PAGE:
The demand that people with a platform “speak out” on every issue feels misdirected.
A couple of days ago, I saw a TikTok that began as a callout toward creators who were too busy posting goofy videos to speak out on the Israeli-Palestinian conflict. Then, abruptly, the video stopped, cutting to another user.
“You guys want @Spencewuah?” the second user asked, referring to an example of the type of popular creator the original video was calling out. “What is he gonna say of any fucking substance about the most pressing current event going on right now? If people want to educate themselves they should go to real fucking sources anyway,” she said. “Do you guys even care about the issue or do you care about influencers caring about the issue?”
It reminded me of a discussion that I’d been seeing a lot on TikTok about the way social media has given us the expectation that every video, every tweet, every take needs to be a 100 percent irreproachable statement and encompass the lived experiences of everyone who might read it. “The way this app makes us act like teenagers need to have PhD-level expertise on every single topic is crazy,” was the gist of one TikTok I saw months ago and haven’t been able to stop thinking about.
The same is true, evidently, for influencers. Beyond constant calls in comments sections from their followers to speak up on political issues, even other celebrities have joined the chorus. Earlier this month, the rapper Noname called out famous people who’d stayed silent on the latest phase of the conflict.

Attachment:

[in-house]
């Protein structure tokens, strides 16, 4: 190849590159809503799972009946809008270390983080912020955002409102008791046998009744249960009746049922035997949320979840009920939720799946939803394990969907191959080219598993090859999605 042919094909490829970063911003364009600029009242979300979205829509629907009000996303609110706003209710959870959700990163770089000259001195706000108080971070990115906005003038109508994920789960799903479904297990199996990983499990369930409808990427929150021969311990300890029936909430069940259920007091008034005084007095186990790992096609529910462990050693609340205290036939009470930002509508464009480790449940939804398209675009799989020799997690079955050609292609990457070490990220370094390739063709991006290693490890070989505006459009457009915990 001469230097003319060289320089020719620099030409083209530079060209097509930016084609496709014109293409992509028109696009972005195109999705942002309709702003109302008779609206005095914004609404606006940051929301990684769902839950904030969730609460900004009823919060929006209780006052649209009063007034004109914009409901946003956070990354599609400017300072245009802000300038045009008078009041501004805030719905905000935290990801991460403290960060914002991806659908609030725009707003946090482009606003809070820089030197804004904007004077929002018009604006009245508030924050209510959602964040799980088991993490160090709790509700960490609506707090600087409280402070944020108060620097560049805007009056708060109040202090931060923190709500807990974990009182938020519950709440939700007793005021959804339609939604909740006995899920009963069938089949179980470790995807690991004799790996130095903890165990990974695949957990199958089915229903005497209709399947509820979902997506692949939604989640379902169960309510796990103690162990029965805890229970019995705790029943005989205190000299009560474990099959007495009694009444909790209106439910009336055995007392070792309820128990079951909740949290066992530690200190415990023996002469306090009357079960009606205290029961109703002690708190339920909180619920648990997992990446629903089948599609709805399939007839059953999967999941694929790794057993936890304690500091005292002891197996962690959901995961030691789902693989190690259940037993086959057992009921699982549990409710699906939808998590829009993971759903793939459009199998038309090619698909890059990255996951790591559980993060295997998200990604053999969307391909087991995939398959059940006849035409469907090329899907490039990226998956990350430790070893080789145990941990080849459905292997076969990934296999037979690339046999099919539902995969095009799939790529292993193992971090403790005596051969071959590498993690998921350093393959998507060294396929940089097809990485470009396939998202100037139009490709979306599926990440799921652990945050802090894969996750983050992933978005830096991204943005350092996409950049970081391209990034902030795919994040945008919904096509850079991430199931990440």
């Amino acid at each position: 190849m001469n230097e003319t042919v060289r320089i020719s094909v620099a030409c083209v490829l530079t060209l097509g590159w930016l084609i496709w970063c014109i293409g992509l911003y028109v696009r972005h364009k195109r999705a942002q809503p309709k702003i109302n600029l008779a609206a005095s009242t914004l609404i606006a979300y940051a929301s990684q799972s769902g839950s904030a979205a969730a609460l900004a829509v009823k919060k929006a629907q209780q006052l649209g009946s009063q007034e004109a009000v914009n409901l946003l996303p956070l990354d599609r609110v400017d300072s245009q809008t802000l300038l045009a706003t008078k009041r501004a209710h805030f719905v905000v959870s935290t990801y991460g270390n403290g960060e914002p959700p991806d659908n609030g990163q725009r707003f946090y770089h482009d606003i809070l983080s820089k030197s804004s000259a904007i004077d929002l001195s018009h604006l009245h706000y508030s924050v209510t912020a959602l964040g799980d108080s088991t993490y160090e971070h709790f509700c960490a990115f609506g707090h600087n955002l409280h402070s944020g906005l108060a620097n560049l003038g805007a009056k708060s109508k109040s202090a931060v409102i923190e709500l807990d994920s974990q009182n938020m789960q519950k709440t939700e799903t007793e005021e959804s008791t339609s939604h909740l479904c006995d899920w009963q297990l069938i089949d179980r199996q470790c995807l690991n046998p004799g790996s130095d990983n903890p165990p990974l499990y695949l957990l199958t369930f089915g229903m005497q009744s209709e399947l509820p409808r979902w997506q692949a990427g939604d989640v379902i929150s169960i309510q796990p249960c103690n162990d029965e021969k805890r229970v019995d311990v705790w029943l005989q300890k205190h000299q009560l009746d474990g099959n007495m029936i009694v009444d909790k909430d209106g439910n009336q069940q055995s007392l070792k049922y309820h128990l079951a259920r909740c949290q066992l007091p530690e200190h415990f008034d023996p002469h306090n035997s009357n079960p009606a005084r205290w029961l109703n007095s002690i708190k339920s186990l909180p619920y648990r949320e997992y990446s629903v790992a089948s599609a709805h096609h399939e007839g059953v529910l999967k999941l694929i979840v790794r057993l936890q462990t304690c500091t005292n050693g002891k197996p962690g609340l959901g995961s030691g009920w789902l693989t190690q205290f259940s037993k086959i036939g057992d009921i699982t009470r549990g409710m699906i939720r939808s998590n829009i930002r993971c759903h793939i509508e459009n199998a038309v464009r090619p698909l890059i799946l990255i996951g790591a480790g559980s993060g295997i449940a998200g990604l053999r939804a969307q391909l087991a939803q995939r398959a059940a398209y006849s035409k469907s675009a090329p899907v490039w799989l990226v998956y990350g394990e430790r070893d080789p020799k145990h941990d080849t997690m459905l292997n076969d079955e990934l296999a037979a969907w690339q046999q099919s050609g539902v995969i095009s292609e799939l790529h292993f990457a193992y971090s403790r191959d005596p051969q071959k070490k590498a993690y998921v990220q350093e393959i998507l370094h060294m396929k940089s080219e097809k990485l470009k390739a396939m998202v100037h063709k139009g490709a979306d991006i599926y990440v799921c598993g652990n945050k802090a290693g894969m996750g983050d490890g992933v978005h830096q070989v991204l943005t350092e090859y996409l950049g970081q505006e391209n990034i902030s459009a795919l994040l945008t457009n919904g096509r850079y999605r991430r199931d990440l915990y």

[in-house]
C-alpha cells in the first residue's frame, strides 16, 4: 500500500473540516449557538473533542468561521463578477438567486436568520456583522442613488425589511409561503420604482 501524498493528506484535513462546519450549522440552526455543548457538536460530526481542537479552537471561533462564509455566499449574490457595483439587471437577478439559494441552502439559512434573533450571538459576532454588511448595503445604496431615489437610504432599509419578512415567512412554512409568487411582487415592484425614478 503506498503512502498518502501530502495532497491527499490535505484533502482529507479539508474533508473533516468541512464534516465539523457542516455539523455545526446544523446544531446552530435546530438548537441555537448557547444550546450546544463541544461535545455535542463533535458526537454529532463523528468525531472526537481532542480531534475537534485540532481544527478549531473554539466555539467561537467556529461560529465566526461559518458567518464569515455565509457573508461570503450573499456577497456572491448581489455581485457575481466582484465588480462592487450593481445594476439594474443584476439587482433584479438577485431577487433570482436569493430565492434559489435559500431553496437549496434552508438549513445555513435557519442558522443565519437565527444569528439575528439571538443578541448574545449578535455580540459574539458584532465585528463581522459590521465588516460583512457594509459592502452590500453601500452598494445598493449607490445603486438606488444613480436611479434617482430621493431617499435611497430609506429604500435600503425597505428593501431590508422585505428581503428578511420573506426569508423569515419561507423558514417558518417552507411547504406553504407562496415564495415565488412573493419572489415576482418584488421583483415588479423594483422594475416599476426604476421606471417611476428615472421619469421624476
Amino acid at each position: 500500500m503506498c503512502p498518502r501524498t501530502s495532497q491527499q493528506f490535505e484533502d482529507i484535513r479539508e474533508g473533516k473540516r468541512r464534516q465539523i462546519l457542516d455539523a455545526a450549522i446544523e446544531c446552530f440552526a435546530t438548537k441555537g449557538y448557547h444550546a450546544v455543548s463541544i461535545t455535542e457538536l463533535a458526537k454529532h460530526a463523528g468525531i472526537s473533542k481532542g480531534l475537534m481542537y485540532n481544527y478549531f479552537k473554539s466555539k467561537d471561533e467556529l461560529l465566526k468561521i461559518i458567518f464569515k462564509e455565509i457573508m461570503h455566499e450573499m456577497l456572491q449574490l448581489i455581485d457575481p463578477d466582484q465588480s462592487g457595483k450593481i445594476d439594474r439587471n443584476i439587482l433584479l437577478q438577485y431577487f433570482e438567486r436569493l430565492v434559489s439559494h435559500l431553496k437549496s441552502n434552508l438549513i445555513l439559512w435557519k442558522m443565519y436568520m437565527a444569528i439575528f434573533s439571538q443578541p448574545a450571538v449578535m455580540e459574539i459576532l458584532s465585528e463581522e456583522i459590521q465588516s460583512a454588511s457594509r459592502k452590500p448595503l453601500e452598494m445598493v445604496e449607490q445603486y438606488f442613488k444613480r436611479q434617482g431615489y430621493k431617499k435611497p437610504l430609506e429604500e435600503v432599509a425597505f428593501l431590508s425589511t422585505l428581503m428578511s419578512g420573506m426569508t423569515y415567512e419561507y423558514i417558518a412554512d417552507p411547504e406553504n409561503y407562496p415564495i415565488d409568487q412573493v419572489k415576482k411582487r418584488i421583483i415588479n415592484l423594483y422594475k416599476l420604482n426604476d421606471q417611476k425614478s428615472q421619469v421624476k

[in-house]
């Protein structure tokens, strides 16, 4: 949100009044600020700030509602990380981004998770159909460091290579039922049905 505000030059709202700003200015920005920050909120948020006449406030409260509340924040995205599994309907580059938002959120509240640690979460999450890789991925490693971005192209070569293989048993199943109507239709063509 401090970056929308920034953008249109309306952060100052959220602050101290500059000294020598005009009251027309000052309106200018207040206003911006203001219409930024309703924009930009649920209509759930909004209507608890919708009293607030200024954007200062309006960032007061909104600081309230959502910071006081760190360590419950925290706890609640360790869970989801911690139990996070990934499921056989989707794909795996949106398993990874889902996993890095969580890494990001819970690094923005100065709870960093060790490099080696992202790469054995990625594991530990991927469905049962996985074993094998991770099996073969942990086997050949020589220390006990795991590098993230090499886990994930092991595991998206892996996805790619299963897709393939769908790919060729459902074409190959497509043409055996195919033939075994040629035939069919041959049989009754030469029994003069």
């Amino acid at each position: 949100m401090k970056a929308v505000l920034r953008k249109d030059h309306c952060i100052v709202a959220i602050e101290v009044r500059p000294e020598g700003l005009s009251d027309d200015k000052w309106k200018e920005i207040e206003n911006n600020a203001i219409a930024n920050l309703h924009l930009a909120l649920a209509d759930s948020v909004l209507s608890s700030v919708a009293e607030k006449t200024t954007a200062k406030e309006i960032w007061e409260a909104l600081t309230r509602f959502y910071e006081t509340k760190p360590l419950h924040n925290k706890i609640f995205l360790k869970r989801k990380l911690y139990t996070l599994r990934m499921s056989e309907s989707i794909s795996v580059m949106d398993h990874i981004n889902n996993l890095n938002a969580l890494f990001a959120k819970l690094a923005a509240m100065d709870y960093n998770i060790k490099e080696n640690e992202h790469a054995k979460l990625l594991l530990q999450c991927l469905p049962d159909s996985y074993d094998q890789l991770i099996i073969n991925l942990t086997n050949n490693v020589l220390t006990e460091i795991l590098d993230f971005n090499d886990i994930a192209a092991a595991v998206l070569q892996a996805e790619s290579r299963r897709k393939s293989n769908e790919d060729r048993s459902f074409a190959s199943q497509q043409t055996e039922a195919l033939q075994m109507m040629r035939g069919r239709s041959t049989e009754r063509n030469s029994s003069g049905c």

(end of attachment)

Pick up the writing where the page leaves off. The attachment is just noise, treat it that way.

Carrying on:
It’s a natural inclination to demand action from the most privileged. The problem is that this desire for others to say something — anything! — feels misdirected. One anonymous beauty influencer told the UK fashion magazine Grazia that she’d received DMs from followers telling her they were “disappointed” that she hadn’t spoken up to advocate for Palestinians. She’d read the news but said that to share exactly what she was reading might be considered patronizing to her audience — or worse, end up spreading misinformation. As a woman of color, she also remembered her frustration last summer when non-Black creators kept chiming in about Black Lives Matter. “I didn’t want to be one of those people in this instance,” she said.
After enough pressure, however, she shared a link to a news article. That still didn’t satisfy her followers. They told her that “the media wasn’t to be trusted” and sent her other resources instead.
Would there have been a “right way” for a celebrity or influencer who is otherwise unconnected to the Israel-Palestine crisis to “speak out”? I’m not entirely sure. As Habiba Katsha writes in the Independent, “Forcing a group of people who haven’t expressed an interest in social issues to post political content can encourage performative allyship. If influencers are only posting political content because they’ve been told to, it means they’re posting out of obligation rather than desire, which is performative.” She contrasts this to, say, Bella and Gigi Hadid, who as half-Palestinian women have been able to draw on their personal experiences to be vocal about current events. (After they attended a pro-Palestine rally in New York, the Israeli government condemned their actions as anti-Semitic.) Israeli actress Gal Gadot also drew backlash for her tweets in support of her home country.